least he’s not making another indie navel gazer. When an aspiring hipster
filmmaker gets an offer to make a violent gangster movie, he decides to do it
the hard way. Traveling to Madurai to research a local gangster, Karthik inadvertently
attracts the attention of his intended subject. Things will get a bit sticky,
but the film must go on in Karthik Subbaraj’s Jigarthanda (trailer
screens tonight at the 2014 South Asian International Film Festival.
should have just remade a Hong Kong gangster movie like Scorsese. Bringing the
true story of “Assault” Sethu to the screen is a dangerous proposition. Just
ask the muckraking journalist he burns to death. Crashing with his local school
chum Oorani, Karthik takes the indirect approach, trying to befriend key
henchmen. He also starts romancing Kayal, the daughter of Sethu’s housekeeper.
Of course his mercenary motives will eventually cause trouble for Karthik,
especially if he ever realizes he might have squandered something good.
However, Sethu will be a more pressing problem when he busts the clumsy snoops.
a prospective big screen treatment appeals to Sethu’s vanity. He is more than
happy to talk and talk about one horrific crime after another. Inconveniently
for Karthik, Sethu soon develops Get
Shorty ideas, but he is no Chili Palmer. This is where his filmmaking
mettle will really be tested.
often travels poorly, but Jigarthanda’s
dark satire (particularly as manifested in the third act) translates unusually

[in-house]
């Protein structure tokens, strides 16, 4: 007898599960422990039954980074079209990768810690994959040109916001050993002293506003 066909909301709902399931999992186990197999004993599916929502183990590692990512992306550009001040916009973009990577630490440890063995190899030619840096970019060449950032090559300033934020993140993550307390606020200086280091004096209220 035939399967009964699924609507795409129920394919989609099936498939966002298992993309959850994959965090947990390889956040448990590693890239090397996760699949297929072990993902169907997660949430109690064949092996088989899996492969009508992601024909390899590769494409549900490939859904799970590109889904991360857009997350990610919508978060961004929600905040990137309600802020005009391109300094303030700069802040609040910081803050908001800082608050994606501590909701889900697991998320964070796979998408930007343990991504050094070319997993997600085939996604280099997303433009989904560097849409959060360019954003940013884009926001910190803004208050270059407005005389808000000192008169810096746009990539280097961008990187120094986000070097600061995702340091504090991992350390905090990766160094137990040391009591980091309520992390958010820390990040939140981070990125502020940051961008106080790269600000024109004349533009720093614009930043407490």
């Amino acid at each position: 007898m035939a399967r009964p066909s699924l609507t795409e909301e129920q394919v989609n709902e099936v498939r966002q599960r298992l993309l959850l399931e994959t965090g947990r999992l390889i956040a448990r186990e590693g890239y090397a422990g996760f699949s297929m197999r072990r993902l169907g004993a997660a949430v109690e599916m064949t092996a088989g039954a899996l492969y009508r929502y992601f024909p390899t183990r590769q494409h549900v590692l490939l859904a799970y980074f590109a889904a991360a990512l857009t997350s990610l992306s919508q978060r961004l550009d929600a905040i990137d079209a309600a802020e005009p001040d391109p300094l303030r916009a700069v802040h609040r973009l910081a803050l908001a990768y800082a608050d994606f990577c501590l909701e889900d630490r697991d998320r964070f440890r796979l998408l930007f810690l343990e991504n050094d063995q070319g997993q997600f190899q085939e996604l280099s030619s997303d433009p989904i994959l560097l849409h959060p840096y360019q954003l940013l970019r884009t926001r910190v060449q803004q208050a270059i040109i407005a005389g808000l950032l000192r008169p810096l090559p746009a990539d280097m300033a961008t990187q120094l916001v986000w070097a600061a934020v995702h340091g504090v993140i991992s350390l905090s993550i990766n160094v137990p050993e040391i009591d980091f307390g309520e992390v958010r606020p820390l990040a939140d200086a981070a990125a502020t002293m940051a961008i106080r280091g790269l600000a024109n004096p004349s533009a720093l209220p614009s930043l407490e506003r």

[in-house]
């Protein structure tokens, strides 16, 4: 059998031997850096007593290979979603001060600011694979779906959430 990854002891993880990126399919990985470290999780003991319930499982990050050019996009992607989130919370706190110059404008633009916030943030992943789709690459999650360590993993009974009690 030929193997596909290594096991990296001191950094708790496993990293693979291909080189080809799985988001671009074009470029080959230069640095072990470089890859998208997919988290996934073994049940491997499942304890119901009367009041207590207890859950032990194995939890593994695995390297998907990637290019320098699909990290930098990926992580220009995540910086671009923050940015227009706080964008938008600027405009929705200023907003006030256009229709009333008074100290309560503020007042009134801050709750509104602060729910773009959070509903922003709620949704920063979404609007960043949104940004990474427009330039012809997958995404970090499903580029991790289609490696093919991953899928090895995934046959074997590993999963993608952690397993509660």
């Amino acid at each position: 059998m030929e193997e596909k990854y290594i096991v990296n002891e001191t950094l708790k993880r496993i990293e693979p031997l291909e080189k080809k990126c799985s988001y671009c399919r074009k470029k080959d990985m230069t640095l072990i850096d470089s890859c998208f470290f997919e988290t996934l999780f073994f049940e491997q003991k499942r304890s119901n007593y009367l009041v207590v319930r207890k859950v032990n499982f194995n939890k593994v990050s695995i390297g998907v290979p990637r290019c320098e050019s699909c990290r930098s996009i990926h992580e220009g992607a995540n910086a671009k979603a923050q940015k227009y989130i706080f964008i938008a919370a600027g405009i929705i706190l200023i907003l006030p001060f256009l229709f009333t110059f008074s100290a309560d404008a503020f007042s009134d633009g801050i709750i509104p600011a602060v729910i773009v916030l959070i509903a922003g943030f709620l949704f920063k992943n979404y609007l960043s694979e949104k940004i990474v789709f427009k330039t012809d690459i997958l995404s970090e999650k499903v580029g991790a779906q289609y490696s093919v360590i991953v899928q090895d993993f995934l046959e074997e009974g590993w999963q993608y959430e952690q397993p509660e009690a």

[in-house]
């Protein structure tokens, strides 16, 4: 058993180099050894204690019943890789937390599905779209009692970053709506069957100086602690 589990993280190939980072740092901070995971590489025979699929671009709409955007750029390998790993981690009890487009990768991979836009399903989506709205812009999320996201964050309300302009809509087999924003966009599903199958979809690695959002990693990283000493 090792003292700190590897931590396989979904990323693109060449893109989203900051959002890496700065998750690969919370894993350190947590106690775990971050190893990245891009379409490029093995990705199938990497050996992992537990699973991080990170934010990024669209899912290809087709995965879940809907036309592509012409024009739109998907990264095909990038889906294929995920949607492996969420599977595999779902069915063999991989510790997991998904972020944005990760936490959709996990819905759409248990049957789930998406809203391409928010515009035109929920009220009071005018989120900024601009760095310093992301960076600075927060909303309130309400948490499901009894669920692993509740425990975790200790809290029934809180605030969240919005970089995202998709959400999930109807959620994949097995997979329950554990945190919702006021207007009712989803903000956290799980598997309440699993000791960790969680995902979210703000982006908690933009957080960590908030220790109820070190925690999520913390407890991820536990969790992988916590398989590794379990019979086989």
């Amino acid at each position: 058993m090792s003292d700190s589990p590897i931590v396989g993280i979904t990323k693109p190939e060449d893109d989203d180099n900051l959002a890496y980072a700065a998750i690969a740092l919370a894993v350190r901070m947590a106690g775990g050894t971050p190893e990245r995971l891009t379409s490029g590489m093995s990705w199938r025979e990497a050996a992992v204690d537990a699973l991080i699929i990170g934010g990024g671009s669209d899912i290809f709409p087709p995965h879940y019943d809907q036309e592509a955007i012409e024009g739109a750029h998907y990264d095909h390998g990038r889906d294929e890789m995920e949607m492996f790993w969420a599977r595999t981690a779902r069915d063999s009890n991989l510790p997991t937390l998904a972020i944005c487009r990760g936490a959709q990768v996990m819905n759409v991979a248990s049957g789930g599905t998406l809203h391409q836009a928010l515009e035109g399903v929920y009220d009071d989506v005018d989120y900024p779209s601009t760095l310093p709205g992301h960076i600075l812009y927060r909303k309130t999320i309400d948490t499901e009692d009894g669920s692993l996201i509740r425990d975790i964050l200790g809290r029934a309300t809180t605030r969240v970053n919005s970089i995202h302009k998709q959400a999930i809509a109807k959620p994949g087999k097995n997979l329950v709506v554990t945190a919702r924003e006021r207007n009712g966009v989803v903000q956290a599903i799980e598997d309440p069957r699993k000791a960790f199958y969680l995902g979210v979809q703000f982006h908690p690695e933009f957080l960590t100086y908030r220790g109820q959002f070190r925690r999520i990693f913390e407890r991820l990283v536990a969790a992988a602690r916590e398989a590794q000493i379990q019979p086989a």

well, sort of like Tarantino adapting O.Henry, but with more restraint. Still,
there is enough violence to make it tricky to definitively categorize, while
compensating for most of Karthik and Oorani’s early rubber-faced slapstick.
Karthik, Siddharth is plenty earnest, but rather bland in that comedic leading
man sort of way. Conversely, Bobby Simha gives a big, physical performance in
just about every way imaginable. His colorful associates also have their
moments, especially Sangili Murugan as Petti Kadai, the shopkeeper who knew
Sethu back in the day.
is that rare film that actually becomes more
stylish as it progresses, so it is worth sticking with it. At times, it
critiques the media glamorization of gangsters quite pointedly, but it is first
and foremost a valentine to movies and the artists who are forced to compromise
in order to make them. Recommended for fans of Tamil cinema, Jigarthanda screens tonight (11/21) as
part of this year’s SAIFF.
Labels: Gangster Films, SAIFF '14, Tamil Cinema